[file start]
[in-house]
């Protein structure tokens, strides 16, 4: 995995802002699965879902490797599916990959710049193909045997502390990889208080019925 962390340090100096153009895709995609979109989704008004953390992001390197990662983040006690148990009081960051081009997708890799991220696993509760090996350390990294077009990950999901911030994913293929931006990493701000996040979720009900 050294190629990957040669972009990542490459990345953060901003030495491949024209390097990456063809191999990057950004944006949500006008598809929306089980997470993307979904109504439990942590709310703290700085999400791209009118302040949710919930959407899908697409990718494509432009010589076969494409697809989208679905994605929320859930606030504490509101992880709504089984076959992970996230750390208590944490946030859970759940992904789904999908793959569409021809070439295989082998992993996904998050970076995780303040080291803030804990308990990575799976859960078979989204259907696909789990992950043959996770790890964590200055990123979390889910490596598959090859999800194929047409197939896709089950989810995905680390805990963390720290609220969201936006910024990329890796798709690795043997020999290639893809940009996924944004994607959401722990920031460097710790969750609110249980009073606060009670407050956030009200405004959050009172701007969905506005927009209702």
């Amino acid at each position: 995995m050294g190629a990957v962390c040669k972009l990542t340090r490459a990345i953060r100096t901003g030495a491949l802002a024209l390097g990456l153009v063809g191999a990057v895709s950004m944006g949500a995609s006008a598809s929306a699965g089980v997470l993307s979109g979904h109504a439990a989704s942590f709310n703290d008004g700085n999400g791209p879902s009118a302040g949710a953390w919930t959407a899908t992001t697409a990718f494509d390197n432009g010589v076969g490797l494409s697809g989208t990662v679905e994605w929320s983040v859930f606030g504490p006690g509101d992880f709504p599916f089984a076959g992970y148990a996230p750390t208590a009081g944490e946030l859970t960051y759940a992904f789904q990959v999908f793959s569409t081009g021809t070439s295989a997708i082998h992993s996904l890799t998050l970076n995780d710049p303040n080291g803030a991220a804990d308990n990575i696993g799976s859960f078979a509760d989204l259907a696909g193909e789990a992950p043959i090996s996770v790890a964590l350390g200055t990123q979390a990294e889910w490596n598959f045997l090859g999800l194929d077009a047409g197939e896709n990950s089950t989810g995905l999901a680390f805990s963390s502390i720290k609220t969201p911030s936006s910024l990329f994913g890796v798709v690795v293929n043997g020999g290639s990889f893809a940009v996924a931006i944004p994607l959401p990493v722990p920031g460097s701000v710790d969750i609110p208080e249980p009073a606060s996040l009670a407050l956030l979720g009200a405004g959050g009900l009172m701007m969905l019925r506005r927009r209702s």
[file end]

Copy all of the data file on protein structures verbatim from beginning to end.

[in-house]
């Protein structure tokens, strides 16, 4: 995995802002699965879902490797599916990959710049193909045997502390990889208080019925 962390340090100096153009895709995609979109989704008004953390992001390197990662983040006690148990009081960051081009997708890799991220696993509760090996350390990294077009990950999901911030994913293929931006990493701000996040979720009900 050294190629990957040669972009990542490459990345953060901003030495491949024209390097990456063809191999990057950004944006949500006008598809929306089980997470993307979904109504439990942590709310703290700085999400791209009118302040949710919930959407899908697409990718494509432009010589076969494409697809989208679905994605929320859930606030504490509101992880709504089984076959992970996230750390208590944490946030859970759940992904789904999908793959569409021809070439295989082998992993996904998050970076995780303040080291803030804990308990990575799976859960078979989204259907696909789990992950043959996770790890964590200055990123979390889910490596598959090859999800194929047409197939896709089950989810995905680390805990963390720290609220969201936006910024990329890796798709690795043997020999290639893809940009996924944004994607959401722990920031460097710790969750609110249980009073606060009670407050956030009200405004959050009172701007969905506005927009209702």
């Amino acid at each position: 995995m050294g190629a990957v962390c040669k972009l990542t340090r490459a990345i953060r100096t901003g030495a491949l802002a024209l390097g990456l153009v063809g191999a990057v895709s950004m944006g949500a995609s006008a598809s929306a699965g089980v997470l993307s979109g979904h109504a439990a989704s942590f709310n703290d008004g700085n999400g791209p879902s009118a302040g949710a953390w919930t959407a899908t992001t697409a990718f494509d390197n432009g010589v076969g490797l494409s697809g989208t990662v679905e994605w929320s983040v859930f606030g504490p006690g509101d992880f709504p599916f089984a076959g992970y148990a996230p750390t208590a009081g944490e946030l859970t960051y759940a992904f789904q990959v999908f793959s569409t081009g021809t070439s295989a997708i082998h992993s996904l890799t998050l970076n995780d710049p303040n080291g803030a991220a804990d308990n990575i696993g799976s859960f078979a509760d989204l259907a696909g193909e789990a992950p043959i090996s996770v790890a964590l350390g200055t990123q979390a990294e889910w490596n598959f045997l090859g999800l194929d077009a047409g197939e896709n990950s089950t989810g995905l999901a680390f805990s963390s502390i720290k609220t969201p911030s936006s910024l990329f994913g890796v798709v690795v293929n043997g020999g290639s990889f893809a940009v996924a931006i944004p994607l959401p990493v722990p920031g460097s701000v710790d969750i609110p208080e249980p009073a606060s996040l009670a407050l956030l979720g009200a405004g959050g009900l009172m701007m969905l019925r506005r927009r209702s």